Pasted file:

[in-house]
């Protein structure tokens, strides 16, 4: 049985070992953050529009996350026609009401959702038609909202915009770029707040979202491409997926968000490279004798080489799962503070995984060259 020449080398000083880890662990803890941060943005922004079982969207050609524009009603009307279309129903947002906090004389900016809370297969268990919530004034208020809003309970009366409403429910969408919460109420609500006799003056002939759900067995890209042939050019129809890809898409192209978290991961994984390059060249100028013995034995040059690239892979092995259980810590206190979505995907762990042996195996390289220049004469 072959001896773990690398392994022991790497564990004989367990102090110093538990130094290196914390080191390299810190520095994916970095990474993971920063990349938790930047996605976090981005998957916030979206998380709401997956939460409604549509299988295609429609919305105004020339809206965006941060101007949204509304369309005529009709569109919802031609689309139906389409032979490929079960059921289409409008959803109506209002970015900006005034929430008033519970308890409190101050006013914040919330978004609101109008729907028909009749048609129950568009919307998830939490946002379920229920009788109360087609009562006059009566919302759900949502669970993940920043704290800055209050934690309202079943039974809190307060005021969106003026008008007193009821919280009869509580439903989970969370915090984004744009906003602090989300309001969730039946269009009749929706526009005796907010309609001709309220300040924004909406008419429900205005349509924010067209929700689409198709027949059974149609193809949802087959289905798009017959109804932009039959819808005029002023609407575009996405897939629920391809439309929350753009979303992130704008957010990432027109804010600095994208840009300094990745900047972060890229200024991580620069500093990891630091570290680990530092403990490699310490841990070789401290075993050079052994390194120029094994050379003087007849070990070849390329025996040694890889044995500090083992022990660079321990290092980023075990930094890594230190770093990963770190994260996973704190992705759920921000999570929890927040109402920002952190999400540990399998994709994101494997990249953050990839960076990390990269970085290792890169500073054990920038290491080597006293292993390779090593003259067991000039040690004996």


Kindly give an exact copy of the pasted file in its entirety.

[in-house]
């Protein structure tokens, strides 16, 4: 049985070992953050529009996350026609009401959702038609909202915009770029707040979202491409997926968000490279004798080489799962503070995984060259 020449080398000083880890662990803890941060943005922004079982969207050609524009009603009307279309129903947002906090004389900016809370297969268990919530004034208020809003309970009366409403429910969408919460109420609500006799003056002939759900067995890209042939050019129809890809898409192209978290991961994984390059060249100028013995034995040059690239892979092995259980810590206190979505995907762990042996195996390289220049004469 072959001896773990690398392994022991790497564990004989367990102090110093538990130094290196914390080191390299810190520095994916970095990474993971920063990349938790930047996605976090981005998957916030979206998380709401997956939460409604549509299988295609429609919305105004020339809206965006941060101007949204509304369309005529009709569109919802031609689309139906389409032979490929079960059921289409409008959803109506209002970015900006005034929430008033519970308890409190101050006013914040919330978004609101109008729907028909009749048609129950568009919307998830939490946002379920229920009788109360087609009562006059009566919302759900949502669970993940920043704290800055209050934690309202079943039974809190307060005021969106003026008008007193009821919280009869509580439903989970969370915090984004744009906003602090989300309001969730039946269009009749929706526009005796907010309609001709309220300040924004909406008419429900205005349509924010067209929700689409198709027949059974149609193809949802087959289905798009017959109804932009039959819808005029002023609407575009996405897939629920391809439309929350753009979303992130704008957010990432027109804010600095994208840009300094990745900047972060890229200024991580620069500093990891630091570290680990530092403990490699310490841990070789401290075993050079052994390194120029094994050379003087007849070990070849390329025996040694890889044995500090083992022990660079321990290092980023075990930094890594230190770093990963770190994260996973704190992705759920921000999570929890927040109402920002952190999400540990399998994709994101494997990249953050990839960076990390990269970085290792890169500073054990920038290491080597006293292993390779090593003259067991000039040690004996």